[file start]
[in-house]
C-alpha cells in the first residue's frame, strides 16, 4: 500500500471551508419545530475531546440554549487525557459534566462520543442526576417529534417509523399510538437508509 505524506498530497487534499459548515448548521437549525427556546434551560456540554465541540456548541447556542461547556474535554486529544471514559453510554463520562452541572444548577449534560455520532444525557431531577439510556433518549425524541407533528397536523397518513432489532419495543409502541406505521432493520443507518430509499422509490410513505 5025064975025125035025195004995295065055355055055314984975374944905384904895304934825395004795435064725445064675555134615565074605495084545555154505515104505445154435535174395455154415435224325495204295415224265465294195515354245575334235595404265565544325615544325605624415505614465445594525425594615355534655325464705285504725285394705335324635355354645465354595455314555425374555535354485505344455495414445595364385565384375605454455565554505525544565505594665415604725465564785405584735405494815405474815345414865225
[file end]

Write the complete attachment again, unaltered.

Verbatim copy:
[in-house]
C-alpha cells in the first residue's frame, strides 16, 4: 500500500471551508419545530475531546440554549487525557459534566462520543442526576417529534417509523399510538437508509 505524506498530497487534499459548515448548521437549525427556546434551560456540554465541540456548541447556542461547556474535554486529544471514559453510554463520562452541572444548577449534560455520532444525557431531577439510556433518549425524541407533528397536523397518513432489532419495543409502541406505521432493520443507518430509499422509490410513505 5025064975025125035025195004995295065055355055055314984975374944905384904895304934825395004795435064725445064675555134615565074605495084545555154505515104505445154435535174395455154415435224325495204295415224265465294195515354245575334235595404265565544325615544325605624415505614465445594525425594615355534655325464705285504725285394705335324635355354645465354595455314555425374555535354485505344455495414445595364385565384375605454455565554505525544565505594665415604725465564785405584735405494815405474815345414865225